The play is more than a dramatization of a personal life, for it is a parable about the backs upon which modernity was developed and the absences from cognition, from acknowledgement, from recognition, to the presence of ever larger senses of community which at the apex recognize that we are all part of the same humanity. This is not simply a story about extreme abuse and suffering, but it tells a story about the costs of modernity that both stresses and facilitates redemption.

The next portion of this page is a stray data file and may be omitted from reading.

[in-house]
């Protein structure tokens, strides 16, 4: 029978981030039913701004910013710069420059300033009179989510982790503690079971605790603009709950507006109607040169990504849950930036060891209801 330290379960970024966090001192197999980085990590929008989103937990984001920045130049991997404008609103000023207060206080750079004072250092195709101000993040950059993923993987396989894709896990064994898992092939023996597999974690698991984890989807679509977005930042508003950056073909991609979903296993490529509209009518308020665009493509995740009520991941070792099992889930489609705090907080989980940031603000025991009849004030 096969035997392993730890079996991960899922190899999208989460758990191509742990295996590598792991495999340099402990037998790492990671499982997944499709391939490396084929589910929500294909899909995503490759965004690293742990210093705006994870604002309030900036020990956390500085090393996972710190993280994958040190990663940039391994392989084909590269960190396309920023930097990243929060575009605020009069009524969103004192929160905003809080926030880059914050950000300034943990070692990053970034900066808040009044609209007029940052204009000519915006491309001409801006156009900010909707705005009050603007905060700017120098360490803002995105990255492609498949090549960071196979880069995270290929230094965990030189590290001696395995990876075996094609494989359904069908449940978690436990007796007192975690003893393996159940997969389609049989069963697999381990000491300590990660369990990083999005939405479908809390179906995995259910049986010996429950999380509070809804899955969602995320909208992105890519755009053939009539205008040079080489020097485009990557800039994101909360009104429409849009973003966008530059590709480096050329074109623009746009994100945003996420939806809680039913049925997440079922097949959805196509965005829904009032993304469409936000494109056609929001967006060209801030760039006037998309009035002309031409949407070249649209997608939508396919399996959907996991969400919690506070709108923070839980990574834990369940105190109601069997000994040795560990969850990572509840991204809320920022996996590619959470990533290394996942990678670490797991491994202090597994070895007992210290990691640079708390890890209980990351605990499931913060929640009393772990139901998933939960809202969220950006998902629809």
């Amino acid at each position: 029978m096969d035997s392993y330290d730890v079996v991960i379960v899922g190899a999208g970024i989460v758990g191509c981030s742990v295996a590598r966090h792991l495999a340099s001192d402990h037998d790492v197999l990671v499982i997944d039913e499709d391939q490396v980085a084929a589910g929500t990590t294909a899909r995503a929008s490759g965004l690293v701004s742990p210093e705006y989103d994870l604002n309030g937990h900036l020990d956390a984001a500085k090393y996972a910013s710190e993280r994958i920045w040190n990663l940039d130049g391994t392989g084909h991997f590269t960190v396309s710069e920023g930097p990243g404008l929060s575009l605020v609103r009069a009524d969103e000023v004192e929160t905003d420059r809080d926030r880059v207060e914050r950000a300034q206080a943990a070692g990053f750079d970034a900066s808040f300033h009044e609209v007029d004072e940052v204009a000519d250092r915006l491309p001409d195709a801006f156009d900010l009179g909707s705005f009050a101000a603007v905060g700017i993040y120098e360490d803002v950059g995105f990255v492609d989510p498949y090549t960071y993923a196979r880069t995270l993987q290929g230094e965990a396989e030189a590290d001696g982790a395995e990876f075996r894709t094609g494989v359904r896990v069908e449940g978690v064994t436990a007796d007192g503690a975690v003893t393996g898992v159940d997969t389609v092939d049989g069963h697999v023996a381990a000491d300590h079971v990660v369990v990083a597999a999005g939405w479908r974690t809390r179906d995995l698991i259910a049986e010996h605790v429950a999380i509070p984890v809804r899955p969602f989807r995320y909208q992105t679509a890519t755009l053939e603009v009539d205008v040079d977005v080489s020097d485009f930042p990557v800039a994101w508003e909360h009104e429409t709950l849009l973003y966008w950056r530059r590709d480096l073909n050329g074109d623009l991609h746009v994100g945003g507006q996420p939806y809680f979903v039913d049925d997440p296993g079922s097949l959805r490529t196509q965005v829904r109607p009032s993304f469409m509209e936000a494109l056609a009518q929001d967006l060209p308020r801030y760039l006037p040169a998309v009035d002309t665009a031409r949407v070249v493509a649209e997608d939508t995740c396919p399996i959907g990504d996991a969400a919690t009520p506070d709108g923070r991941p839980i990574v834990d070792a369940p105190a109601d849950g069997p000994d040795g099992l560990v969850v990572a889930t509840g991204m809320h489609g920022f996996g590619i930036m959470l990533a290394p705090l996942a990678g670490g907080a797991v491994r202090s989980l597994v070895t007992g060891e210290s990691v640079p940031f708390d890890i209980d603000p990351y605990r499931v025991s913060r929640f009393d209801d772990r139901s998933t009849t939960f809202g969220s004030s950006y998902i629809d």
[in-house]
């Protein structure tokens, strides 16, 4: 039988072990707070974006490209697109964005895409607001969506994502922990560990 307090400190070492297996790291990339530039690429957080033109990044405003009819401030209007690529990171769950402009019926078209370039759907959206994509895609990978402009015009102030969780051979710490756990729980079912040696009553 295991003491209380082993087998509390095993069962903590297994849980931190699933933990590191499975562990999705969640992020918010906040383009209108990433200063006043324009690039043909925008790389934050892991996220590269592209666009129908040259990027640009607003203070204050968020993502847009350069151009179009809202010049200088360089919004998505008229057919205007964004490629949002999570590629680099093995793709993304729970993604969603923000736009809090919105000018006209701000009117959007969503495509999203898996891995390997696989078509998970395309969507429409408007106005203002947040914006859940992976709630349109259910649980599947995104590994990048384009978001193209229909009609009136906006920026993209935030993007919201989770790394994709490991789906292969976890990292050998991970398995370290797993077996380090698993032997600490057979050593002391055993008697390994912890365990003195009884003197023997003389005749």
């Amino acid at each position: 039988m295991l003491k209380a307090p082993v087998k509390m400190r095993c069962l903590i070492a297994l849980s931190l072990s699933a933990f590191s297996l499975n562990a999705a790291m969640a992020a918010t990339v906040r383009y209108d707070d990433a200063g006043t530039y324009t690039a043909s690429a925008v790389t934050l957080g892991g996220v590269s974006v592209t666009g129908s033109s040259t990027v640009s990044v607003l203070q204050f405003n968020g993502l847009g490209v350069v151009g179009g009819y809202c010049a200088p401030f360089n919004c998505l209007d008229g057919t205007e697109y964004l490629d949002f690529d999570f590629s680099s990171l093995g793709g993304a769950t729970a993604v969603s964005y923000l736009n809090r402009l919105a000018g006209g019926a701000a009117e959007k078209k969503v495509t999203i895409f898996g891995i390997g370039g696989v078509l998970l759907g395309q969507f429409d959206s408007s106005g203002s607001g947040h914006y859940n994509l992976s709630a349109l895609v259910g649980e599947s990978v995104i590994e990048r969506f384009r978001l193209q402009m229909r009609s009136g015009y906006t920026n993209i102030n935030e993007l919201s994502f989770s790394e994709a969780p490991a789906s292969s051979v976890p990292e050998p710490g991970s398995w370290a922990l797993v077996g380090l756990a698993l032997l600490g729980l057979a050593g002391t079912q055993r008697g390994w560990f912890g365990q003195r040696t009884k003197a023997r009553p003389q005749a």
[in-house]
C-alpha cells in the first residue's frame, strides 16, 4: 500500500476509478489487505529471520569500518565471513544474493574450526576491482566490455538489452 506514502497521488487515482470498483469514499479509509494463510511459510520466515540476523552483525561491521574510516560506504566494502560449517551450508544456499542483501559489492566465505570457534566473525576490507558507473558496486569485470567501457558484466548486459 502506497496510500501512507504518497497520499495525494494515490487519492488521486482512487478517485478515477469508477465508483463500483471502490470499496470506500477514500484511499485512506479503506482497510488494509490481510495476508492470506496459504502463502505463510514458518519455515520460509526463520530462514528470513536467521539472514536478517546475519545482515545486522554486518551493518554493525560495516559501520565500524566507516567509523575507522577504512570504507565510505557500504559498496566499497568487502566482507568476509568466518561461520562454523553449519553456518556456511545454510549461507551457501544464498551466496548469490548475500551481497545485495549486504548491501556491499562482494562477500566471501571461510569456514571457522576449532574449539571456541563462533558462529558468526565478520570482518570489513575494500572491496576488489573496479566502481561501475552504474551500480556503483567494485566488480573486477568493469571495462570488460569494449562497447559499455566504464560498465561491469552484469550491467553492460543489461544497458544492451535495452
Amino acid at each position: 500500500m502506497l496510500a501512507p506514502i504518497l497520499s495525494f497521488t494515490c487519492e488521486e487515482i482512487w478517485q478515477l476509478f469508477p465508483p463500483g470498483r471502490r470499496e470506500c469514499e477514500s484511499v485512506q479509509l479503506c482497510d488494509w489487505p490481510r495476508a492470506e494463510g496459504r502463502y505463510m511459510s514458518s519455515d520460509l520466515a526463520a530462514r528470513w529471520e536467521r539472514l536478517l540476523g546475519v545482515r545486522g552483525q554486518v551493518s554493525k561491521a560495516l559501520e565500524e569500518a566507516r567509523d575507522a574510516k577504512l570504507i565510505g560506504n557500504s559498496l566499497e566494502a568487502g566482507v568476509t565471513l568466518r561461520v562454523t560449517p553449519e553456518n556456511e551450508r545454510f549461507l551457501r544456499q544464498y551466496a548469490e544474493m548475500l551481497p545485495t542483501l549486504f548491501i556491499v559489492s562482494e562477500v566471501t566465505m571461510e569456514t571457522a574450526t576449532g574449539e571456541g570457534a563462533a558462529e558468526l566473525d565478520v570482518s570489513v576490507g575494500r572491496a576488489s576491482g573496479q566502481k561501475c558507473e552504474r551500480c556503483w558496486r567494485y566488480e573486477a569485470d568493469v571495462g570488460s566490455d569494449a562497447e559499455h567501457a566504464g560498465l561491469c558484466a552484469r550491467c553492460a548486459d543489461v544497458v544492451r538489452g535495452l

How appropriate to stress the performative, not as a sound bite or a thoughtless tweet, but as a repetitive act each evening to allow us all to become batter and part of a much-improved world more conscious of our common humanity. For our aboriginal peoples may have been among the groups most negatively affected by the process of modernity, but to a lesser degree victimization goes much further. We have transformed our world into a hyper-technical system without any grounding in redemption. Entertainment and performance have, in good part, become part of a system for abusing respect for sincerity, for truth and for others. Sea levels may be rising but see-levels have been declining precipitously. The liberal imagination may have delivered us a powerful foundation for individual freedom, but it has also come at a great cost that has left individuals increasingly isolated without sovereignty over themselves and the ability to determine their own destinies. Humans around the world, increasingly left to fend for themselves, provide a terrific opportunity for slippery soap salesmen to sell a fraudulent bill of political goods.